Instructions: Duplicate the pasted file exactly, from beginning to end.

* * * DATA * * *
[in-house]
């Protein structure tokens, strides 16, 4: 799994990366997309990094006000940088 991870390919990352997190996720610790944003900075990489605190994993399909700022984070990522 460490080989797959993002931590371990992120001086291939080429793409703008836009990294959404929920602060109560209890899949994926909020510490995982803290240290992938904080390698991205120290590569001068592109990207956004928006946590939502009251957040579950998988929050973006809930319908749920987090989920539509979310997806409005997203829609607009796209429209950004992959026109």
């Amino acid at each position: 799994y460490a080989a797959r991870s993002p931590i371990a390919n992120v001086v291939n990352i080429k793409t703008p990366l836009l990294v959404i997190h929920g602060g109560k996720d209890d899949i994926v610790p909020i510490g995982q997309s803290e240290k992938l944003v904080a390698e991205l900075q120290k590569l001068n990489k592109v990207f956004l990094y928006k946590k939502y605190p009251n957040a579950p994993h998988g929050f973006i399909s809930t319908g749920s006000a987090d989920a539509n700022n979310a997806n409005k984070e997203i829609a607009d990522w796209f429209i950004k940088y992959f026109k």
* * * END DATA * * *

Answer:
[in-house]
């Protein structure tokens, strides 16, 4: 799994990366997309990094006000940088 991870390919990352997190996720610790944003900075990489605190994993399909700022984070990522 460490080989797959993002931590371990992120001086291939080429793409703008836009990294959404929920602060109560209890899949994926909020510490995982803290240290992938904080390698991205120290590569001068592109990207956004928006946590939502009251957040579950998988929050973006809930319908749920987090989920539509979310997806409005997203829609607009796209429209950004992959026109």
């Amino acid at each position: 799994y460490a080989a797959r991870s993002p931590i371990a390919n992120v001086v291939n990352i080429k793409t703008p990366l836009l990294v959404i997190h929920g602060g109560k996720d209890d899949i994926v610790p909020i510490g995982q997309s803290e240290k992938l944003v904080a390698e991205l900075q120290k590569l001068n990489k592109v990207f956004l990094y928006k946590k939502y605190p009251n957040a579950p994993h998988g929050f973006i399909s809930t319908g749920s006000a987090d989920a539509n700022n979310a997806n409005k984070e997203i829609a607009d990522w796209f429209i950004k940088y992959f026109k």